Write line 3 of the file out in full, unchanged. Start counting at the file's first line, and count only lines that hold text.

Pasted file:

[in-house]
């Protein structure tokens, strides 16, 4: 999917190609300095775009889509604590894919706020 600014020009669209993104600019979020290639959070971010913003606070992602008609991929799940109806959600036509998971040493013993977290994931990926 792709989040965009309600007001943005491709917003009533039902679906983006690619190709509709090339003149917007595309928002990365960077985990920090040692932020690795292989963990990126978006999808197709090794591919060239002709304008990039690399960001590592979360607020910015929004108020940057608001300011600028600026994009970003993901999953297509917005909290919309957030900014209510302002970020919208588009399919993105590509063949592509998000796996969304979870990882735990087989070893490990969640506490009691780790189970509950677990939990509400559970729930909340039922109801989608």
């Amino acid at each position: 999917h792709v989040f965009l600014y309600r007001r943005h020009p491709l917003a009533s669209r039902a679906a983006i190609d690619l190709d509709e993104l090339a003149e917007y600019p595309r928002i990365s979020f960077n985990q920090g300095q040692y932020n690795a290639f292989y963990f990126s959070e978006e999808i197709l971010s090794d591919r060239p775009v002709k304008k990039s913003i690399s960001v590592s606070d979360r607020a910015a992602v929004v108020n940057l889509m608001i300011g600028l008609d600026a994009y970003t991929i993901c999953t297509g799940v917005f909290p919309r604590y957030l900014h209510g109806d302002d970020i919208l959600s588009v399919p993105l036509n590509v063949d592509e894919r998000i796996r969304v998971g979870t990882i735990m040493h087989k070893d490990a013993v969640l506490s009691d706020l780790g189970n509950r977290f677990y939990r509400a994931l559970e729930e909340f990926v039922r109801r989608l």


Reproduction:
């Amino acid at each position: 999917h792709v989040f965009l600014y309600r007001r943005h020009p491709l917003a009533s669209r039902a679906a983006i190609d690619l190709d509709e993104l090339a003149e917007y600019p595309r928002i990365s979020f960077n985990q920090g300095q040692y932020n690795a290639f292989y963990f990126s959070e978006e999808i197709l971010s090794d591919r060239p775009v002709k304008k990039s913003i690399s960001v590592s606070d979360r607020a910015a992602v929004v108020n940057l889509m608001i300011g600028l008609d600026a994009y970003t991929i993901c999953t297509g799940v917005f909290p919309r604590y957030l900014h209510g109806d302002d970020i919208l959600s588009v399919p993105l036509n590509v063949d592509e894919r998000i796996r969304v998971g979870t990882i735990m040493h087989k070893d490990a013993v969640l506490s009691d706020l780790g189970n509950r977290f677990y939990r509400a994931l559970e729930e909340f990926v039922r109801r989608l």